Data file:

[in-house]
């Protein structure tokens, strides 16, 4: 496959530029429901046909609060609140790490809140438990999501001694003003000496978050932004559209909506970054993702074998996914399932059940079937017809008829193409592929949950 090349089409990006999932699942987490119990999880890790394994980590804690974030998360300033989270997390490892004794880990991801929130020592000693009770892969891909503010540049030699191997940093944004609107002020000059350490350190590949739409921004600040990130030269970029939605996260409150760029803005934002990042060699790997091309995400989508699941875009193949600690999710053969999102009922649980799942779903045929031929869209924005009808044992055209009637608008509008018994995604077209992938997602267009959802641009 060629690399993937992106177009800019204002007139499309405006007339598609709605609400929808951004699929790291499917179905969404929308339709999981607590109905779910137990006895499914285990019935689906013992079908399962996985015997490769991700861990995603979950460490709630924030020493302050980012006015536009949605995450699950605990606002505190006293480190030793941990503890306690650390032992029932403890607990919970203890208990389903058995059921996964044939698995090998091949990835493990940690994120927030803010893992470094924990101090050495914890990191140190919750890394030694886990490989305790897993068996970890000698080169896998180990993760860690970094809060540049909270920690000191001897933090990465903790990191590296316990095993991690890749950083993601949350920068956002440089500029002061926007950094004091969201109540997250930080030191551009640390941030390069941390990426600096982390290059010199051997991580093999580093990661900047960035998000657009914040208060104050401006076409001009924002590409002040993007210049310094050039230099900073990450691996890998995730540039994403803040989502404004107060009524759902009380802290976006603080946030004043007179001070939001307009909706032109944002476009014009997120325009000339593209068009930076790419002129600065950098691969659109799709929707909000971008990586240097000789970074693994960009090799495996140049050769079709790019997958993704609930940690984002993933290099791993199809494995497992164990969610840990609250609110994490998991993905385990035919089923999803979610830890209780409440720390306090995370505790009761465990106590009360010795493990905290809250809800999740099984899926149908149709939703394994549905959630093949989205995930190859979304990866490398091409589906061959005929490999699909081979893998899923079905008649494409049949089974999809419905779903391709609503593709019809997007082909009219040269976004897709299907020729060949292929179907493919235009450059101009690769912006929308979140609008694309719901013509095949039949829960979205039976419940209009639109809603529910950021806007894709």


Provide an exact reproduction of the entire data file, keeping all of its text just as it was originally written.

[in-house]
């Protein structure tokens, strides 16, 4: 496959530029429901046909609060609140790490809140438990999501001694003003000496978050932004559209909506970054993702074998996914399932059940079937017809008829193409592929949950 090349089409990006999932699942987490119990999880890790394994980590804690974030998360300033989270997390490892004794880990991801929130020592000693009770892969891909503010540049030699191997940093944004609107002020000059350490350190590949739409921004600040990130030269970029939605996260409150760029803005934002990042060699790997091309995400989508699941875009193949600690999710053969999102009922649980799942779903045929031929869209924005009808044992055209009637608008509008018994995604077209992938997602267009959802641009 060629690399993937992106177009800019204002007139499309405006007339598609709605609400929808951004699929790291499917179905969404929308339709999981607590109905779910137990006895499914285990019935689906013992079908399962996985015997490769991700861990995603979950460490709630924030020493302050980012006015536009949605995450699950605990606002505190006293480190030793941990503890306690650390032992029932403890607990919970203890208990389903058995059921996964044939698995090998091949990835493990940690994120927030803010893992470094924990101090050495914890990191140190919750890394030694886990490989305790897993068996970890000698080169896998180990993760860690970094809060540049909270920690000191001897933090990465903790990191590296316990095993991690890749950083993601949350920068956002440089500029002061926007950094004091969201109540997250930080030191551009640390941030390069941390990426600096982390290059010199051997991580093999580093990661900047960035998000657009914040208060104050401006076409001009924002590409002040993007210049310094050039230099900073990450691996890998995730540039994403803040989502404004107060009524759902009380802290976006603080946030004043007179001070939001307009909706032109944002476009014009997120325009000339593209068009930076790419002129600065950098691969659109799709929707909000971008990586240097000789970074693994960009090799495996140049050769079709790019997958993704609930940690984002993933290099791993199809494995497992164990969610840990609250609110994490998991993905385990035919089923999803979610830890209780409440720390306090995370505790009761465990106590009360010795493990905290809250809800999740099984899926149908149709939703394994549905959630093949989205995930190859979304990866490398091409589906061959005929490999699909081979893998899923079905008649494409049949089974999809419905779903391709609503593709019809997007082909009219040269976004897709299907020729060949292929179907493919235009450059101009690769912006929308979140609008694309719901013509095949039949829960979205039976419940209009639109809603529910950021806007894709």